1. Finally it must be taken into consideration the fact that the major 2001 revision of Title V of the Constitution just mentioned - for the first time in the Italian constitutional history - has been passed by a tight majority of 4 votes in the Chamber with the opposition (presently in power) voting against: a major breach in Italian previously bipartisan customs in constitutional matters.

 

  1. What has been summarized in points 4. and 5. explains why the Berlusconi Government has felt free to introduce a second  major not bipartisan revision of Part II of the Constitution: it is meant to (a)complete the political and institutional transition which had began in the Nineties through the electoral reforms of 1993, 1995 and 1999; (b) get rid of the present bicameral Parliament regarded as outdated and unefficient by most scholars (as the two Chambers basically share the same composition and powers); (c) tackle some faults of the 2001 revision and other problems left unsolved by it.

 

  1. All this being said, here is a list of the major changes that the Act adopted by the Senate in February and by the Chamber in October (with relevant changes) would bring about if it would ever enter into force:

 

a)     new Parliament; a Chamber of deputies composed by 518 instead of 630 members + 3 lifetime deputies designated by the President of the Republic; a Federal Senate composed by 252 instead of 315, elected by the people of each Region the same day each Region elects its Regional Assembly and President;  40 representatives of the regional institutions would take part to the Federal Senate activities (with no voting powers);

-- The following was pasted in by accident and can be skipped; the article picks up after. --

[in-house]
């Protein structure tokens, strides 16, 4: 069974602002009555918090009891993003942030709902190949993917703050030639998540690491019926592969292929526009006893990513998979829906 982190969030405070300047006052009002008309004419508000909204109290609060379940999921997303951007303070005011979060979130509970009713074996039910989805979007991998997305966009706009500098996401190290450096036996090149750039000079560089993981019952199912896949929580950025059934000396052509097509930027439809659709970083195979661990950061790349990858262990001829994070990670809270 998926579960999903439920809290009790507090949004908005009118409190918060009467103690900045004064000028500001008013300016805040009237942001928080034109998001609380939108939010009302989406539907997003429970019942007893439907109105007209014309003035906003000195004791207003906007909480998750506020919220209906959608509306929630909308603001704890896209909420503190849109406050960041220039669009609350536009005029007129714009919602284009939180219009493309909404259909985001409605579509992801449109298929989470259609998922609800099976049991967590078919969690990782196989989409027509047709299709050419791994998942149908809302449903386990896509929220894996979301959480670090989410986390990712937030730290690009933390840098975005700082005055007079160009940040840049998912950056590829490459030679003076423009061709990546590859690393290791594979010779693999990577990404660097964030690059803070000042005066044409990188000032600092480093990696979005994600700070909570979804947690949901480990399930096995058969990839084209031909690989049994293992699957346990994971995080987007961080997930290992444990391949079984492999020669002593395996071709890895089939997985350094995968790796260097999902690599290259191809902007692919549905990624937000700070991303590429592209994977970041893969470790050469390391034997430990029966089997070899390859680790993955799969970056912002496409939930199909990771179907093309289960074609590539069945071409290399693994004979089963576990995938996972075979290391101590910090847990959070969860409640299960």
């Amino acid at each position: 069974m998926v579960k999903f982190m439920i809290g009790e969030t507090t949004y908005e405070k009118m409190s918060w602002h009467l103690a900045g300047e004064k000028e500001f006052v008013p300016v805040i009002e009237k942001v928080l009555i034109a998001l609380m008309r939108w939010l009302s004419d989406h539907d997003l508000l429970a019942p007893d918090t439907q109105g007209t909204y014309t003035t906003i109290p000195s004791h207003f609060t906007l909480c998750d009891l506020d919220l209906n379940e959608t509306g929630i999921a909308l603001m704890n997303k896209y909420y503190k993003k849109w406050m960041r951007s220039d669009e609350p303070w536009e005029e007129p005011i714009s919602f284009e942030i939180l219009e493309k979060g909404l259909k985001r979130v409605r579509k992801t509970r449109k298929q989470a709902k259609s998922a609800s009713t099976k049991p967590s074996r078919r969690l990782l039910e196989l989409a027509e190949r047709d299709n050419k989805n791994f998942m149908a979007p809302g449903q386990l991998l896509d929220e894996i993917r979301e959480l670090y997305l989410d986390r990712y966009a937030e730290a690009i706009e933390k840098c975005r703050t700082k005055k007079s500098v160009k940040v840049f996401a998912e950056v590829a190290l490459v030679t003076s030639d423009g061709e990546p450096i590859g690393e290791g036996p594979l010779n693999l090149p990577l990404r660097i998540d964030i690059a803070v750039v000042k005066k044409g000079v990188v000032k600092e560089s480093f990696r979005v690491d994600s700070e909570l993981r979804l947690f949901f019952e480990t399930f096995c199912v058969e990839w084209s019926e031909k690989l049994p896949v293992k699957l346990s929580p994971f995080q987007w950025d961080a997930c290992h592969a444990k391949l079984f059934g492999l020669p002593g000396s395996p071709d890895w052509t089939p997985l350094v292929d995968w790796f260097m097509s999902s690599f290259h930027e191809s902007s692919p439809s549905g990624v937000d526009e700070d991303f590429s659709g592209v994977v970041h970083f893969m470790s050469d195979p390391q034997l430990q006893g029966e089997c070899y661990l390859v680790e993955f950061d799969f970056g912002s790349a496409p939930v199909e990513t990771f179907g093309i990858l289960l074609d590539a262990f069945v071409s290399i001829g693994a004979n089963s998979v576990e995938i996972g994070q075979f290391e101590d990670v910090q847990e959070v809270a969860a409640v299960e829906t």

b)     the Chamber only would have the power to pass a no-confidence vote against the Government and only the Chamber could be dissolved;

c)      legislative powers would be shared by the two Chambers as follows: (i) all Acts on State exclusive matters (as laid down by art. 117.2 Const.) would be assigned to the Chamber (with the Senate sharing a limited power to submit amendments); (ii) all Acts on State-Regions concurring matters (as laid down by art. 117.3 Const.: note that the Italian concurring legislation is different than the German konkurrierende Gesetzgebung!) would be assigned to the Federal Senate (with the Chamber sharing limited amendment power); (iii) a set of specific matters would remain bi-cameral. The Government would have a limited power to obtain that an Act in the area of prevailing competence of the Senate is turned to the Chamber for (majoritarian) final decision;

d)     the present President of the Council of ministers would become a stronger Prime minister: he/she would be nearly directly elected (as the President would be bound to nominate Prime minister the leader of the majority coalition which would have won the elections possibly with the name of the candidate Prime minister on the ballot), he/she would have to submit his/her program to the sole Chamber, he/she would have the power to nominate and dismiss all the ministers (power which the present Italian President of the council doesn’t hold), he/she could only be forced to resign if and when its own majority so asks by passing a sort of konstructives Misstrauensvotum, he/she could ask the President of the Republic to dissolve the Chamber (as long as his/her majority agrees and doesn’t substitute him/her);